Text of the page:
Backyard Chicken Care 101: Raising Happy, Healthy Chickens
In addition to providing incredibly rich, healthy eggs, chickens also happen to be kind, loving pets. That being said, these fine feathered friends do come with their fair share of maintenance. From cleaning their coops to feeding them a balanced diet, there is a lot to consider when raising chickens.
Whether you're just about living a more organic lifestyle or you’re a seasoned homesteader, this piece can serve as both an overview for newbies and a friendly reminder for fowl-raising veterans. For the latter group, feel free to skip the “Considering Chickens” section and move right on to the tips.
If you’re a greenhorn when it comes to raising chickens, you need to check your local zoning ordinances to confirm that you’re legally allowed to raise farm animals on your property, particularly fowl. So before purchasing supplies, see what your local laws and regulations have to say about it.
Once you know you can legally raise chickens on your property, you want to consider your space carefully. To ensure your birds have some room to roam, we recommend four to six square feet per chicken inside the coop, not including the run. Typically, the more space the chickens have to move, the happier they’ll be. Consider the space you have in conjunction with your local laws, as some municipalities require your coop to be kept a certain distance away from your property line.
Finally, consider how tight your schedule is. Although chickens aren’t exactly high-maintenance birds, you’ll have to check on them every day. From providing fresh food and water to locking up the coop, you should plan on spending about 30 to 60 minutes a day on your chickens.
1. Provide Room to Roam
Chickens are active creatures that like to roam and forage. While they can manage in a coop that allows two to three square feet per bird, we recommend an enclosure that’s closer to four to six square feet. Additionally, we recommend at least 10 square feet per chicken in the run.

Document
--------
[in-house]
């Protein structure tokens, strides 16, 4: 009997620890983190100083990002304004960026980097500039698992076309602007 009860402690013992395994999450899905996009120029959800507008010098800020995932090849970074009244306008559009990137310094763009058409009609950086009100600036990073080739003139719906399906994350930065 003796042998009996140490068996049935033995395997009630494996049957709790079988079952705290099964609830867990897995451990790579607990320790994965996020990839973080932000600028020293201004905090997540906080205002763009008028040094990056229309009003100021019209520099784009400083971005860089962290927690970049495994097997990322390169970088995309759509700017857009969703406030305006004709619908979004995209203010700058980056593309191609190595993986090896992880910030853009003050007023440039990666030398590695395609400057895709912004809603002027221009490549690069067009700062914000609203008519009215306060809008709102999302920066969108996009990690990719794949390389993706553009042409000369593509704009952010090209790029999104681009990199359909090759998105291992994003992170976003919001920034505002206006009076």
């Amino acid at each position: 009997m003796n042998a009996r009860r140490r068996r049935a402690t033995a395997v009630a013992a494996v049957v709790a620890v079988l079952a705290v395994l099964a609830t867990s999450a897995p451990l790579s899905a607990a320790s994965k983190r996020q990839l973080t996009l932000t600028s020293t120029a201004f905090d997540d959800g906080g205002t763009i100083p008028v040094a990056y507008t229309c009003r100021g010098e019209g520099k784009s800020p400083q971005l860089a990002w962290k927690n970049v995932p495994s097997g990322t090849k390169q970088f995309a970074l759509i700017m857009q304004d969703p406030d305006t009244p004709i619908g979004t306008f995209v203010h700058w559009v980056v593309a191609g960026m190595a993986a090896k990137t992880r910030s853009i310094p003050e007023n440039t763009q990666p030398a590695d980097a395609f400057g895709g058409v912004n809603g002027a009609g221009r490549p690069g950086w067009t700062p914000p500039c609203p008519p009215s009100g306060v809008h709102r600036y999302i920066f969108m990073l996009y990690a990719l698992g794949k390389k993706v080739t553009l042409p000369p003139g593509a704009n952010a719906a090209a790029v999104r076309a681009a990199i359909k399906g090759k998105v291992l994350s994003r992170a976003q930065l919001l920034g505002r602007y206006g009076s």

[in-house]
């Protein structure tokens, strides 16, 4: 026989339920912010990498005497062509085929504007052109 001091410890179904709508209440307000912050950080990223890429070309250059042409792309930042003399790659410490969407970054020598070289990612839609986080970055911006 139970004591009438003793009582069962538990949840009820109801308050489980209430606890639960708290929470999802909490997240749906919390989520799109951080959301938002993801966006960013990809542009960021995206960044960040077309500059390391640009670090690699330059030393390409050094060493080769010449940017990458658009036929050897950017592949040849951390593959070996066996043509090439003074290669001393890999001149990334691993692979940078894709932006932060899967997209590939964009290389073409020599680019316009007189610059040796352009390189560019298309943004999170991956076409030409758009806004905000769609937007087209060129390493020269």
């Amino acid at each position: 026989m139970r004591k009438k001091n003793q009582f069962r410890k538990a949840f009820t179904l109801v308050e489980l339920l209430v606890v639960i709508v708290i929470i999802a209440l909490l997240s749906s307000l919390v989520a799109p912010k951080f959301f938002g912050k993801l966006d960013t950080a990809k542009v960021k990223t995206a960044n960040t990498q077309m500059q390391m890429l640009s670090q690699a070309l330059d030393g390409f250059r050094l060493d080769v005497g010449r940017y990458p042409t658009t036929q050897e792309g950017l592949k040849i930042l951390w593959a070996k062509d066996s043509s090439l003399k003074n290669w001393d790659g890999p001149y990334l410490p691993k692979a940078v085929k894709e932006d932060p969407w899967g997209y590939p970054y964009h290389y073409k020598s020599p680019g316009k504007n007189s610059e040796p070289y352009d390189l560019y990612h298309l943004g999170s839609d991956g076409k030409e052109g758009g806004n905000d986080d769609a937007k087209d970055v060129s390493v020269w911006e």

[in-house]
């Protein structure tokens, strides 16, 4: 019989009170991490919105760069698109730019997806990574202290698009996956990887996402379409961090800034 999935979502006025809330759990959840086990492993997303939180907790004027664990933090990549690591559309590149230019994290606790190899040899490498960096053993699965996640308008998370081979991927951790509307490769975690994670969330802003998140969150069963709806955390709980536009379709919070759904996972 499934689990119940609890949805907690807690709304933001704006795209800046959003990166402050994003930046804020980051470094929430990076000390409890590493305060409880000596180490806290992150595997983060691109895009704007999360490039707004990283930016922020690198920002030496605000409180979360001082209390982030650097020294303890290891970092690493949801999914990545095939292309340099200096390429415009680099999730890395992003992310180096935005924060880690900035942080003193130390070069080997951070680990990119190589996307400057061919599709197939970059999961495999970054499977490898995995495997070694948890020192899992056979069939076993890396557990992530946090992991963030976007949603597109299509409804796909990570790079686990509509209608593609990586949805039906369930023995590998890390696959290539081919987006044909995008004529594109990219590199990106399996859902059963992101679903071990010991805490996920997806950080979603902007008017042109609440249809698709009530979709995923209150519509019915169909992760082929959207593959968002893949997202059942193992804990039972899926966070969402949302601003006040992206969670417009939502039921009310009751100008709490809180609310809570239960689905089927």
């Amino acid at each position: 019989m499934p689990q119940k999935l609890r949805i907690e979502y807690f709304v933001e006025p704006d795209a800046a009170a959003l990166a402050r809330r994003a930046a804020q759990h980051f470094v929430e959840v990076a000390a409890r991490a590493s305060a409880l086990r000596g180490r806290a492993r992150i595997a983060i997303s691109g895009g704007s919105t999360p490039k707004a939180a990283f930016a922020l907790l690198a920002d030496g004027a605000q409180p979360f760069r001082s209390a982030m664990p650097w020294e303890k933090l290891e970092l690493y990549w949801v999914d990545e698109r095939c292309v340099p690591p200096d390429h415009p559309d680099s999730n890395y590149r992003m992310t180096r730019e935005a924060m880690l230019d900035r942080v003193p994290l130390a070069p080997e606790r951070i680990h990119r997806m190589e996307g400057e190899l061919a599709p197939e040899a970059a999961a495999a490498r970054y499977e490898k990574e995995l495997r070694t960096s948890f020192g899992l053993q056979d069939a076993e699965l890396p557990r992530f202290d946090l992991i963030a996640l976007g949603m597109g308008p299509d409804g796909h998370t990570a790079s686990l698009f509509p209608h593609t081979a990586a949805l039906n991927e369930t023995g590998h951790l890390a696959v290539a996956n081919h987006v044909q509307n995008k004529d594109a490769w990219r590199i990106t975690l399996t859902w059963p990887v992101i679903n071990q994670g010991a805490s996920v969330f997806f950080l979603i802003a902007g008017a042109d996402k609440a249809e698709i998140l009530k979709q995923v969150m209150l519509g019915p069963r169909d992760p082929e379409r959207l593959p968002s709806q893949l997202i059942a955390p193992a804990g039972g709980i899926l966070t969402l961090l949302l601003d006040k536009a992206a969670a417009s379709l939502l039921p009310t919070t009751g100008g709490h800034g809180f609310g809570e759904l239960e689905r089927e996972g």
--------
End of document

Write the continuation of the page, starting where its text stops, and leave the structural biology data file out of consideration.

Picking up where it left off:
We must note that cutting corners on the size of your coop does increase the risk of cannibalism, pecking and scratching, and stress. This cramped lifestyle also reduces the number of eggs you’ll receive, as happy hens lay more eggs.
If space is limited, Bantam breeds are your best bet. Conversely, if you have a lot of room and your municipality allows free-range chickens, then the more square footage the merrier. Just know that predators do become more of a threat to a free-range flock. For this reason, we recommend building a fence to protect them. Further, it can be challenging to find hens’ eggs when they’re fully free-range.
2. Put Your Hens Where You Can See ‘Em
Humans aren’t the only animals that enjoy the taste of chicken. Foxes, coyotes, raccoons, and hawks pose a serious threat to your birds. You can proactively prevent predation by placing the coop or free-range area in a place where you can easily monitor it from inside your home—directly outside of a kitchen or living room window can be ideal.
Because hawks are still an issue, it’s helpful to have trees in the yard to provide overhead coverage. Additionally, you’ll want to ensure the best foraging areas are away from the fence. Reducing predation also means keeping the grass and weeds around your fence short so you can easily spot hiding predators.